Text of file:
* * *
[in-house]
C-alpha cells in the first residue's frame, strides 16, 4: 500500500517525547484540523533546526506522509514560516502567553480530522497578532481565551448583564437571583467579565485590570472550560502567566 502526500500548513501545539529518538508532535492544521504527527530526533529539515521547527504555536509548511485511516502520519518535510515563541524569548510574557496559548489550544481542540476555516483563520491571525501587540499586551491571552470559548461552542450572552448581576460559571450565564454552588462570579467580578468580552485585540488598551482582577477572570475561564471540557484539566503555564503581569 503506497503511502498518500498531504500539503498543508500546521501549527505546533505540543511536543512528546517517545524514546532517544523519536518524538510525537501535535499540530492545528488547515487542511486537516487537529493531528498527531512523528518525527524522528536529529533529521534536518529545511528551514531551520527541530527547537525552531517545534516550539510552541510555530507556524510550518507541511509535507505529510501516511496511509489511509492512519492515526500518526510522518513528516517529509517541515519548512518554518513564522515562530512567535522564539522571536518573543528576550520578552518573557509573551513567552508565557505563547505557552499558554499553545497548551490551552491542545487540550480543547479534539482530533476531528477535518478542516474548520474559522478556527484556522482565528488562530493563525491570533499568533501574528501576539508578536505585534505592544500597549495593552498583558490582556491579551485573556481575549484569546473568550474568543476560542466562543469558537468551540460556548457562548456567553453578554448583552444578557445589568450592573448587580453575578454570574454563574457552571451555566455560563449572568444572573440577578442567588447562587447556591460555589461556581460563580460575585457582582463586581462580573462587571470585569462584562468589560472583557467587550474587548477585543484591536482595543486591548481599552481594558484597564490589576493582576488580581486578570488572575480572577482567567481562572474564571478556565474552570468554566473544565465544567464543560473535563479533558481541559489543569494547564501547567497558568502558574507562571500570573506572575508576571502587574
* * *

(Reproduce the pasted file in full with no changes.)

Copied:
[in-house]
C-alpha cells in the first residue's frame, strides 16, 4: 500500500517525547484540523533546526506522509514560516502567553480530522497578532481565551448583564437571583467579565485590570472550560502567566 502526500500548513501545539529518538508532535492544521504527527530526533529539515521547527504555536509548511485511516502520519518535510515563541524569548510574557496559548489550544481542540476555516483563520491571525501587540499586551491571552470559548461552542450572552448581576460559571450565564454552588462570579467580578468580552485585540488598551482582577477572570475561564471540557484539566503555564503581569 503506497503511502498518500498531504500539503498543508500546521501549527505546533505540543511536543512528546517517545524514546532517544523519536518524538510525537501535535499540530492545528488547515487542511486537516487537529493531528498527531512523528518525527524522528536529529533529521534536518529545511528551514531551520527541530527547537525552531517545534516550539510552541510555530507556524510550518507541511509535507505529510501516511496511509489511509492512519492515526500518526510522518513528516517529509517541515519548512518554518513564522515562530512567535522564539522571536518573543528576550520578552518573557509573551513567552508565557505563547505557552499558554499553545497548551490551552491542545487540550480543547479534539482530533476531528477535518478542516474548520474559522478556527484556522482565528488562530493563525491570533499568533501574528501576539508578536505585534505592544500597549495593552498583558490582556491579551485573556481575549484569546473568550474568543476560542466562543469558537468551540460556548457562548456567553453578554448583552444578557445589568450592573448587580453575578454570574454563574457552571451555566455560563449572568444572573440577578442567588447562587447556591460555589461556581460563580460575585457582582463586581462580573462587571470585569462584562468589560472583557467587550474587548477585543484591536482595543486591548481599552481594558484597564490589576493582576488580581486578570488572575480572577482567567481562572474564571478556565474552570468554566473544565465544567464543560473535563479533558481541559489543569494547564501547567497558568502558574507562571500570573506572575508576571502587574